When: Saturday, 7 January, 3:30–4:45 p.m. Where: Franklin 8, Philadelphia Marriott

Since the rise of feminist criticism in the 1970s, “the sentimental” has become an important category of historical investigation and literary critique. Cultural historians have noted the immense influence of sentimental literature on eighteenth-century Britain and nineteenth-century America, while literary critics have debated whether sentimentalism indulged readers or informed them, eviscerated intellect or enabled it. June Howard notes that calling a text, film, utterance, or image sentimental “mark[s] a moment when the discursive processes that construct emotion become visible” (Howard 76). While theorists including Lauren Berlant have examined the “unfinished business” of sentimentalism—the way sentimental rhetoric continues to inform American political, social, and artistic life—little has been written about the sentimentalism of internet culture. And yet students and other media consumers participate daily in sentimental exchanges facilitated by the rapid movement of texts and images across the internet. This panel seeks to extend the study of sentimentalism into the twenty-first century by examining how genres of text, image, and video made possible and easily reproducible by the rise of the world wide web—Tumblr posts, viral memes, and fanfiction—continue the cultural work performed by the sentimental, including the work of connection and cultural cohesion.

Ashley Reed begins the panel by examining the unique (but not unprecedented) affective modes that characterize online communication. Her paper “Tumblr Sentimentalism: Affect and Ironic Distance in Internet Culture” explores the emotional exchanges that take place on the blogging site Tumblr, in which bloggers comment on images and videos using short, textual posts that then travel across various platforms, including Facebook pages and Buzzfeed listicles. The media are freighted with nostalgic weight: Tumblr users remediate screen shots and video clips of the Harry Potter movies, Nickelodeon television shows, and Justin Bieber videos. Meanwhile, the texts that accompany these media perform sentimental attachment while also proclaiming ironic distance: the hashtag #AllTheFeels that forms the title of our panel proclaims that the poster is overwhelmed with emotion while simultaneously detached from it. Reed argues that the “emo kids” of Tumblr and other internet sharing sites have developed a new mode of sentimentalism that is the default affective stance of internet culture: a sentimentalism that enfolds irony by acknowledging the “uncoolness” of strong emotion while succumbing to those emotions’ undeniable power.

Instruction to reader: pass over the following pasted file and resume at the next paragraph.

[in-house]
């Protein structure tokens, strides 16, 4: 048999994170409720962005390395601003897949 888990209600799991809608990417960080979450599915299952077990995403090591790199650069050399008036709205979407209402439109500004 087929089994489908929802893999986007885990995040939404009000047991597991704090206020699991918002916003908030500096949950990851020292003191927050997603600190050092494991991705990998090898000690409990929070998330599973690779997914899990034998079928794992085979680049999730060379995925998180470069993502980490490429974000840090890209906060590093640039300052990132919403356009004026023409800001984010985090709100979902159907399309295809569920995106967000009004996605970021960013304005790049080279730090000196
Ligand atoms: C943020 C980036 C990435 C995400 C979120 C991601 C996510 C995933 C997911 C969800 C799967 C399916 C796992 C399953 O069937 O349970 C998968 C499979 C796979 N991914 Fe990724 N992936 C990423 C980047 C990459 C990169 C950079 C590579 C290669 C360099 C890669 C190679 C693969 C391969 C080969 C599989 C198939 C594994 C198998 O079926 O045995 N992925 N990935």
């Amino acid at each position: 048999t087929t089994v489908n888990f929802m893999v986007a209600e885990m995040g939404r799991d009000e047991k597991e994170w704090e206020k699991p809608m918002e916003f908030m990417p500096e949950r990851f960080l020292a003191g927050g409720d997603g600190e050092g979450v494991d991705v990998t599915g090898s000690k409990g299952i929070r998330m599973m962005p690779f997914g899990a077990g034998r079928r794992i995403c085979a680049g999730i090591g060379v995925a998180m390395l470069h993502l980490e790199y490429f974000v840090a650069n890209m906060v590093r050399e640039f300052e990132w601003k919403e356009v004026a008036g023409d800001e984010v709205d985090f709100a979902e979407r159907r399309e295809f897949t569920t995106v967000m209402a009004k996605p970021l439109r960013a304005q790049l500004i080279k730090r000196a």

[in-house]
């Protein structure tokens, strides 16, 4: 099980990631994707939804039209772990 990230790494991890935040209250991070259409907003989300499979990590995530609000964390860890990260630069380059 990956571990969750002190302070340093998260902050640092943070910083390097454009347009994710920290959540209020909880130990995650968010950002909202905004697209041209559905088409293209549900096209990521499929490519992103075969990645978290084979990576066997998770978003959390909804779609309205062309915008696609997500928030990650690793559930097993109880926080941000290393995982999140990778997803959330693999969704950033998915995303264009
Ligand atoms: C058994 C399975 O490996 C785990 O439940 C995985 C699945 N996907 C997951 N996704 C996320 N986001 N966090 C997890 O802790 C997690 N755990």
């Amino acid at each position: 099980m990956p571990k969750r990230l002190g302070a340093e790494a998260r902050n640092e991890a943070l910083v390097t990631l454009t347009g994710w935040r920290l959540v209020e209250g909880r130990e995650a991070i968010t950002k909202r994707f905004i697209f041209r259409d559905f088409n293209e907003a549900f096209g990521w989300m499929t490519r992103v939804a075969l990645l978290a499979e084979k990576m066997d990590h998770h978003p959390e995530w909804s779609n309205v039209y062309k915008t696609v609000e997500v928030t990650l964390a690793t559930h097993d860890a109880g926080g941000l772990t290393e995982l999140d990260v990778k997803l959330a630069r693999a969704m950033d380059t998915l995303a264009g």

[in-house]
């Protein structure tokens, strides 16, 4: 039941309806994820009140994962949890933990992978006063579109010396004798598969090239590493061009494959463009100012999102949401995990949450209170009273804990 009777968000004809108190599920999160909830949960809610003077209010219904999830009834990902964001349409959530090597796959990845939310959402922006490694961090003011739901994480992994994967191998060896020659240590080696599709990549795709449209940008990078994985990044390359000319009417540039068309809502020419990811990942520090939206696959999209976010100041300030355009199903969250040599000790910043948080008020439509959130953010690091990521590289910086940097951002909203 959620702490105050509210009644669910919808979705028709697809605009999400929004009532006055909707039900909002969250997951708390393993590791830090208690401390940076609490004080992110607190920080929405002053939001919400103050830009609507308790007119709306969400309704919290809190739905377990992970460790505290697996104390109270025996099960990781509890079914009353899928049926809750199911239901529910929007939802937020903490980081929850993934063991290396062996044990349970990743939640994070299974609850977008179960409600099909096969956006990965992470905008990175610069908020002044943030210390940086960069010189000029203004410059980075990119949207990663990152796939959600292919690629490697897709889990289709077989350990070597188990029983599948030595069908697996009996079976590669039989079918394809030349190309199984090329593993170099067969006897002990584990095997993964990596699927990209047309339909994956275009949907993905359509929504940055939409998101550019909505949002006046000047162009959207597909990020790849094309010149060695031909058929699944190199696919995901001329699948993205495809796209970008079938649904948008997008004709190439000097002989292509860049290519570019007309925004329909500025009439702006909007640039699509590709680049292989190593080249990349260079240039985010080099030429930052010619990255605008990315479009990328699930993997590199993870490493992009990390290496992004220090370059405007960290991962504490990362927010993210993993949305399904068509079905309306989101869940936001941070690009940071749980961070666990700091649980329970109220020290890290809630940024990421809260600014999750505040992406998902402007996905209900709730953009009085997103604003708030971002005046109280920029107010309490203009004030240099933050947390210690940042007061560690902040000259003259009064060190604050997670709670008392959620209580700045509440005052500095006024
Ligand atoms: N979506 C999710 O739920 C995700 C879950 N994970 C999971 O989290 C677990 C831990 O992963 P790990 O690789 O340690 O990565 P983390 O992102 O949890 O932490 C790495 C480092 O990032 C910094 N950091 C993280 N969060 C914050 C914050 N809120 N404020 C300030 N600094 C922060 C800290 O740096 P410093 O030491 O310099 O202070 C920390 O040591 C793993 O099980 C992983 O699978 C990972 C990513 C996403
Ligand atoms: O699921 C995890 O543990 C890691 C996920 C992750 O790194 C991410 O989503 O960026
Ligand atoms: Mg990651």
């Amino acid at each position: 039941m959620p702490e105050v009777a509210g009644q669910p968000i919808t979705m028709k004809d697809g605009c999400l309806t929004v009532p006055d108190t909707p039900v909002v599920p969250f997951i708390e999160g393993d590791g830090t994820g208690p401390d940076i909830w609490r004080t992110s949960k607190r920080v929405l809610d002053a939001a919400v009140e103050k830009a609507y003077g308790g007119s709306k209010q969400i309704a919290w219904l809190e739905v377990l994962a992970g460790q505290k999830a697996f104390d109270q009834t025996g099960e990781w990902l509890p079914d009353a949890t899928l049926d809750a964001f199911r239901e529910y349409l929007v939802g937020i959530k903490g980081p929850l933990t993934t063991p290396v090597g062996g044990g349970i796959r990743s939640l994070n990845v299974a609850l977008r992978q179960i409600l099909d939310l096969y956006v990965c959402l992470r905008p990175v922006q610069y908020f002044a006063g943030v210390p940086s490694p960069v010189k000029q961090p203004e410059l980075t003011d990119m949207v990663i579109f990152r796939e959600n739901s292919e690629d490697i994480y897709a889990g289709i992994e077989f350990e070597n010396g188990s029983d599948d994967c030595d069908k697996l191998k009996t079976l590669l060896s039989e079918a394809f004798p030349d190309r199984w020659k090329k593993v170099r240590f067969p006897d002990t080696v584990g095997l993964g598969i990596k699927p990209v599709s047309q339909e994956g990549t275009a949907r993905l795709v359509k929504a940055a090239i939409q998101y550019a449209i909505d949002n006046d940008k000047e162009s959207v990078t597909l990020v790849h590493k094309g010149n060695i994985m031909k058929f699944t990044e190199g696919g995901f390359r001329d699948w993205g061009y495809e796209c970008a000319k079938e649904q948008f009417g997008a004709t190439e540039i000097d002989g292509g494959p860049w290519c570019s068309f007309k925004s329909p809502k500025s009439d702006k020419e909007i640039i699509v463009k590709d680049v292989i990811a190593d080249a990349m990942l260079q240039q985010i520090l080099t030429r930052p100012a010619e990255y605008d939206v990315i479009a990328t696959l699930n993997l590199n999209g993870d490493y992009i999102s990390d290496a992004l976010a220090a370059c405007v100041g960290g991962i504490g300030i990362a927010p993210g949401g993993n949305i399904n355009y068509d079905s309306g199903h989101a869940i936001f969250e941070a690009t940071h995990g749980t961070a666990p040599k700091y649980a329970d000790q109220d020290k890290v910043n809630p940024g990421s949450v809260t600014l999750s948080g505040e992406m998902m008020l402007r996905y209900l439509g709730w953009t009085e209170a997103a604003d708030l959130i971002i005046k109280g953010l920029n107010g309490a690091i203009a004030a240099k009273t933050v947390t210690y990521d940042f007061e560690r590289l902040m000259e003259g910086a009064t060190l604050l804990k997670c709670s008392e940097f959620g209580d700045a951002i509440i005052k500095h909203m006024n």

Sentimentalism is not merely about the expression of emotion but about its circulation; sentimental texts and images seek connection with the reader or viewer through mutual emotional identification. The term “going viral” that describes the rapid movement of particular memes and videos across internet platforms diagnoses the sometimes unwilling or even unconscious affects of internet culture. Ryan Cordell’s “The Sentiment of Circulation” examines sentimental virality in both the nineteenth century and today. While twenty-first-century readers might look back in bemusement at nineteenth-century readers weeping over the trials of Ellen Montgomery or the death of Little Eva, they like, retweet, and weep over videos of deployed soldiers returning home to surprise their families, elaborately staged wedding proposals, or even advertisements that dramatize moments of family intimacy or human generosity. A project like Humans of New York (HONY)—which rose to international prominence largely through viral engagement—echoes Harriet Beecher Stowe’s sentimental appeal to the readers of Uncle Tom’s Cabin to “see to it that they feel right.” Cordell draws from both nineteenth-century newspapers and twenty-first-century internet memes to explore the essential link between affect and circulation, arguing that shared emotional responses constitute communities through which cultural artifacts can circulate, and that those communities reconstitute (or subvert) other social or political communities.